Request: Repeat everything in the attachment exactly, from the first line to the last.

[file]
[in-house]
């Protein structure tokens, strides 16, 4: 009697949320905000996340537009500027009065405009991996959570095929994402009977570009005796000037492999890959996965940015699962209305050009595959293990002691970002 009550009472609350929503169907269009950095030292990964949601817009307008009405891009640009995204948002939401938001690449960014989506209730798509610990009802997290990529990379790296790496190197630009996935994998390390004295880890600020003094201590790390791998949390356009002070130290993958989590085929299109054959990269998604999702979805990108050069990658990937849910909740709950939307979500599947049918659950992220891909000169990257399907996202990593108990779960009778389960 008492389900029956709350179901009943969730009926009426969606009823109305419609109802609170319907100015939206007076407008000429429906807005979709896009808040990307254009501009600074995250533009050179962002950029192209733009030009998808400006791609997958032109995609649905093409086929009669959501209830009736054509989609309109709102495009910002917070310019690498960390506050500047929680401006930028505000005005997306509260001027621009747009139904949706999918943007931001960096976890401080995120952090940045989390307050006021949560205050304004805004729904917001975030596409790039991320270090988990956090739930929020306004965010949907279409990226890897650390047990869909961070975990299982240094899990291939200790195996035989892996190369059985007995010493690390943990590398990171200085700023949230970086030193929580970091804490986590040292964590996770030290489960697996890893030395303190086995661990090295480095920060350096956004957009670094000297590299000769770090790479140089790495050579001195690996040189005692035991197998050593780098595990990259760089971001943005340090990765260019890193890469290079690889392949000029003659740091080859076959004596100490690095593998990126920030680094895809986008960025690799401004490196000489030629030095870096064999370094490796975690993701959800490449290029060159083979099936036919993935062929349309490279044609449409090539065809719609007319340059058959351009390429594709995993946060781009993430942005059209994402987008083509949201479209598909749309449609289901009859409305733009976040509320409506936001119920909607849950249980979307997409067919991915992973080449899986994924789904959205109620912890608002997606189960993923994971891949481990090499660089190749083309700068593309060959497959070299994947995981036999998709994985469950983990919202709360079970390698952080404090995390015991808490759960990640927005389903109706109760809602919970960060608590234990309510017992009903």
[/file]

[in-house]
């Protein structure tokens, strides 16, 4: 009697949320905000996340537009500027009065405009991996959570095929994402009977570009005796000037492999890959996965940015699962209305050009595959293990002691970002 009550009472609350929503169907269009950095030292990964949601817009307008009405891009640009995204948002939401938001690449960014989506209730798509610990009802997290990529990379790296790496190197630009996935994998390390004295880890600020003094201590790390791998949390356009002070130290993958989590085929299109054959990269998604999702979805990108050069990658990937849910909740709950939307979500599947049918659950992220891909000169990257399907996202990593108990779960009778389960 008492389900029956709350179901009943969730009926009426969606009823109305419609109802609170319907100015939206007076407008000429429906807005979709896009808040990307254009501009600074995250533009050179962002950029192209733009030009998808400006791609997958032109995609649905093409086929009669959501209830009736054509989609309109709102495009910002917070310019690498960390506050500047929680401006930028505000005005997306509260001027621009747009139904949706999918943007931001960096976890401080995120952090940045989390307050006021949560205050304004805004729904917001975030596409790039991320270090988990956090739930929020306004965010949907279409990226890897650390047990869909961070975990299982240094899990291939200790195996035989892996190369059985007995010493690390943990590398990171200085700023949230970086030193929580970091804490986590040292964590996770030290489960697996890893030395303190086995661990090295480095920060350096956004957009670094000297590299000769770090790479140089790495050579001195690996040189005692035991197998050593780098595990990259760089971001943005340090990765260019890193890469290079690889392949000029003659740091080859076959004596100490690095593998990126920030680094895809986008960025690799401004490196000489030629030095870096064999370094490796975690993701959800490449290029060159083979099936036919993935062929349309490279044609449409090539065809719609007319340059058959351009390429594709995993946060781009993430942005059209994402987008083509949201479209598909749309449609289901009859409305733009976040509320409506936001119920909607849950249980979307997409067919991915992973080449899986994924789904959205109620912890608002997606189960993923994971891949481990090499660089190749083309700068593309060959497959070299994947995981036999998709994985469950983990919202709360079970390698952080404090995390015991808490759960990640927005389903109706109760809602919970960060608590234990309510017992009903």